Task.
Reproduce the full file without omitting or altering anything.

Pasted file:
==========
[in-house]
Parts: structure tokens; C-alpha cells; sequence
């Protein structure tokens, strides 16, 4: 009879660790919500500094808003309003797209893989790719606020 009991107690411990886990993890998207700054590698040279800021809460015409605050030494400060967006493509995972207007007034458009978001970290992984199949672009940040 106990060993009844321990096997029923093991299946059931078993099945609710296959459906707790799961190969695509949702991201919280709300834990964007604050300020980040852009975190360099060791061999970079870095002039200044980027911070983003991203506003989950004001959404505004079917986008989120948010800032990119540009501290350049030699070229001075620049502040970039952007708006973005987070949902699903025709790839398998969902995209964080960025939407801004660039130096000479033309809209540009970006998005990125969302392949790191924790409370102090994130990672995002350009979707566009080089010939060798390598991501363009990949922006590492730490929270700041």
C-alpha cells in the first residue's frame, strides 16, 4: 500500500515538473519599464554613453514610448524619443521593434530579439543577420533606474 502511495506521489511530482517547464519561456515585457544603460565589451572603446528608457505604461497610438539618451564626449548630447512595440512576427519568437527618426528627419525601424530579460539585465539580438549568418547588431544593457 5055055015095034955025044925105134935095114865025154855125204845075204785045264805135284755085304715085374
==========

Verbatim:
[in-house]
Parts: structure tokens; C-alpha cells; sequence
């Protein structure tokens, strides 16, 4: 009879660790919500500094808003309003797209893989790719606020 009991107690411990886990993890998207700054590698040279800021809460015409605050030494400060967006493509995972207007007034458009978001970290992984199949672009940040 106990060993009844321990096997029923093991299946059931078993099945609710296959459906707790799961190969695509949702991201919280709300834990964007604050300020980040852009975190360099060791061999970079870095002039200044980027911070983003991203506003989950004001959404505004079917986008989120948010800032990119540009501290350049030699070229001075620049502040970039952007708006973005987070949902699903025709790839398998969902995209964080960025939407801004660039130096000479033309809209540009970006998005990125969302392949790191924790409370102090994130990672995002350009979707566009080089010939060798390598991501363009990949922006590492730490929270700041």
C-alpha cells in the first residue's frame, strides 16, 4: 500500500515538473519599464554613453514610448524619443521593434530579439543577420533606474 502511495506521489511530482517547464519561456515585457544603460565589451572603446528608457505604461497610438539618451564626449548630447512595440512576427519568437527618426528627419525601424530579460539585465539580438549568418547588431544593457 5055055015095034955025044925105134935095114865025154855125204845075204785045264805135284755085304715085374